L'Ordine Nuovo

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Not to be confused with Ordine Nuovo.
L'Ordine Nuovo.PNG
L'Ordine Nuovo May 1919.jpg
First issue of L'Ordine Nuovo on May 1, 1919
Categories Socialist magazine
Frequency Weekly
Circulation 6,000 by the end of 1919
Year founded May 1, 1919
Final issue March 1925
Country Italy
Based in Turin
Language Italian

L'Ordine Nuovo (Italian for "The New Order") was a weekly newspaper established on May 1, 1919, in Turin, Italy, by a group, including Antonio Gramsci,[1] Angelo Tasca and Palmiro Togliatti, within the Italian Socialist Party.[2][3] The paper was the successor of La Città futura, a broadsheet newspaper.[4] The founders of L'Ordine Nuovo were admirers of the Russian Revolution and strongly supported the immediate creation of soviets in Italy. They believed that existing factory councils of workers could be strengthened so that they could become the basis of a communist revolution.[5] However, Amadeo Bordiga, who would become the founder of the Communist Party of Italy, criticised the plan as syndicalism, saying that soviets should only be created after Italy had come under communist control.[6]

Initially the newspaper, which was founded with union backing, focused on cultural politics, but in June 1919, the month following its founding, Gramsci and Togliatti pushed Tasca out and re-focused as a revolutionary voice.[7] The newspaper reached a circulation of 6,000 by the end of the year and its reputation was heightened by its support of the April 1920 general strike, which the Socialist Party and the affiliated General Confederation of Labour did not support.[8] On 1 January 1921 the paper began to be published on a daily basis.[2] In January 1921, Bordiga and the supporters of L'Ordine Nuovo left the Socialist Party in order to establish the new Communist Party of Italy.[9] The paper went defunct in 1922,[1] to resume in March 1924 by publishing intermittently the last eight numbers until March 1925.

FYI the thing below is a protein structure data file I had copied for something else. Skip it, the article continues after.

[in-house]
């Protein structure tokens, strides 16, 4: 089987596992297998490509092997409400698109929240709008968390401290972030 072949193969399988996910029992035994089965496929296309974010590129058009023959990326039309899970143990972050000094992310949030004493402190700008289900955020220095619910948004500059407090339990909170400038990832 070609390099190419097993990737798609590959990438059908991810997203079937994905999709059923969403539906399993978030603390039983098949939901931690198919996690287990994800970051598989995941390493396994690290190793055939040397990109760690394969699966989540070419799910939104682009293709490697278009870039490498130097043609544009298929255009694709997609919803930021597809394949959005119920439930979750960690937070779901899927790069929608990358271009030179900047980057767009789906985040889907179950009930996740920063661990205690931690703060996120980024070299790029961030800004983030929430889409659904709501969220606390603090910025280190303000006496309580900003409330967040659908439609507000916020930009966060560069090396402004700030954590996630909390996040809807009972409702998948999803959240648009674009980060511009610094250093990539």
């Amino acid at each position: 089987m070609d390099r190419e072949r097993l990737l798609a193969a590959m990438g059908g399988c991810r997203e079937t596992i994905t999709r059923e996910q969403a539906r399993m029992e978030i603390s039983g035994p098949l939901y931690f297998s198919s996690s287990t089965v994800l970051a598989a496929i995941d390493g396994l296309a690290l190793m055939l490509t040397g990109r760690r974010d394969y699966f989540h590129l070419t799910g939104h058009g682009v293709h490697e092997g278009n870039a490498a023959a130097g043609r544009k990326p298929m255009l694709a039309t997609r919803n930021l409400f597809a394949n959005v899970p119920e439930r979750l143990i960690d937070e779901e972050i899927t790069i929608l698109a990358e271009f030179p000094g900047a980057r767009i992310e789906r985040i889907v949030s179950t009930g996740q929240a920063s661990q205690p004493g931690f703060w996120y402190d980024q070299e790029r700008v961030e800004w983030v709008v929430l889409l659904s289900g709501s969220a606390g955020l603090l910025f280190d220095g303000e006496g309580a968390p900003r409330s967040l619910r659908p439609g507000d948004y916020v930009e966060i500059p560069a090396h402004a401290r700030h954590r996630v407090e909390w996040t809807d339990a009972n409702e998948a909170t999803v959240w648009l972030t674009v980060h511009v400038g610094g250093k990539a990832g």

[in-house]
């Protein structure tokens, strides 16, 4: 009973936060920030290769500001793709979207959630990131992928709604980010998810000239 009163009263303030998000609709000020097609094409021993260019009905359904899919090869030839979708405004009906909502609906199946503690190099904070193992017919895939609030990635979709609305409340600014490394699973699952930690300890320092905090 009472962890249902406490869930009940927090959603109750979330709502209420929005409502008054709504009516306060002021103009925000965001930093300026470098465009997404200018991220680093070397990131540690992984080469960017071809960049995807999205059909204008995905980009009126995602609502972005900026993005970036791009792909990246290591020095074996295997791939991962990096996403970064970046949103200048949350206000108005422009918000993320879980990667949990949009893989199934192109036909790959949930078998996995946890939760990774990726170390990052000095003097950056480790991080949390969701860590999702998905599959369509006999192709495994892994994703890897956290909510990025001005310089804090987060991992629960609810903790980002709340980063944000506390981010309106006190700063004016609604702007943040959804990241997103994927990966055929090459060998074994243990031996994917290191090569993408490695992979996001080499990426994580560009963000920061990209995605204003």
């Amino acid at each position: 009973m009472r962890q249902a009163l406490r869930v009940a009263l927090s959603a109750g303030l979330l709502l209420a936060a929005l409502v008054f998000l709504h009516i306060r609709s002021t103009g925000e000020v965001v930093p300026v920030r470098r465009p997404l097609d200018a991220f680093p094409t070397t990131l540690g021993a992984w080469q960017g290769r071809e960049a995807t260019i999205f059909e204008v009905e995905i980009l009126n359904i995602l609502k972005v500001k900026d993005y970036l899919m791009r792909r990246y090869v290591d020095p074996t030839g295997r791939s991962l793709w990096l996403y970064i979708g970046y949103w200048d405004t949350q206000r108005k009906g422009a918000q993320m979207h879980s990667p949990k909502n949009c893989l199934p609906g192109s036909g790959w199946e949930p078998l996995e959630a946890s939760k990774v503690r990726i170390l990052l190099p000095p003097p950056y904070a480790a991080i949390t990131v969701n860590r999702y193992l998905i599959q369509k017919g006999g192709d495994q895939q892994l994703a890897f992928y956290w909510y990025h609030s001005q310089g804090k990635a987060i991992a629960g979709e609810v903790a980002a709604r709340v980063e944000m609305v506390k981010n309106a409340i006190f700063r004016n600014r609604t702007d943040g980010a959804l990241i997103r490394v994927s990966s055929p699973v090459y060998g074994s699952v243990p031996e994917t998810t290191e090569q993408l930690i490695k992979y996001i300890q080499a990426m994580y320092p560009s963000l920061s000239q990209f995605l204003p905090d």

References[edit]

Notes
  1. ^ a b "L'Ordine Nuovo: paper of the Italian revolution". Socialist Worker (1875). 1 November 2003. Retrieved 7 June 2015. 
  2. ^ a b Marcel Danesi (17 June 2013). Encyclopedia of Media and Communication. University of Toronto Press. p. 488. ISBN 978-1-4426-9553-5. Retrieved 7 June 2015. 
  3. ^ Bellamy & Schecter, Gramsci and the Italian State, p. 28
  4. ^ James Martin (2002). Antonio Gramsci: Intellectual and political context. Taylor & Francis. p. 216. ISBN 978-0-415-21748-4. Retrieved 7 June 2015. 
  5. ^ Lindemann, p. 56
  6. ^ Lindemann, p. 58
  7. ^ Bellamy, pp. xviii-xix
  8. ^ Bellamy, p. xix
  9. ^ Bellamy, p. xxv
Sources
  • Bellamy, Richard Paul (Ed.). Antonio Gramsci: pre-prison writings Cambridge, UK: Cambridge University Press, 1994 ISBN 0-521-42307-4
  • Bellamy, Richard Paul & Darrow Schecter (1993). Gramsci and the Italian State, Manchester/New York: Manchester University Press, ISBN 0-7190-3342-X
  • Lindemann, Albert S. The Red years: European socialism versus bolshevism, 1919-1921. Berkeley and Los Angeles: University of California Press, 1974 ISBN 0-520-02511-3

External links[edit]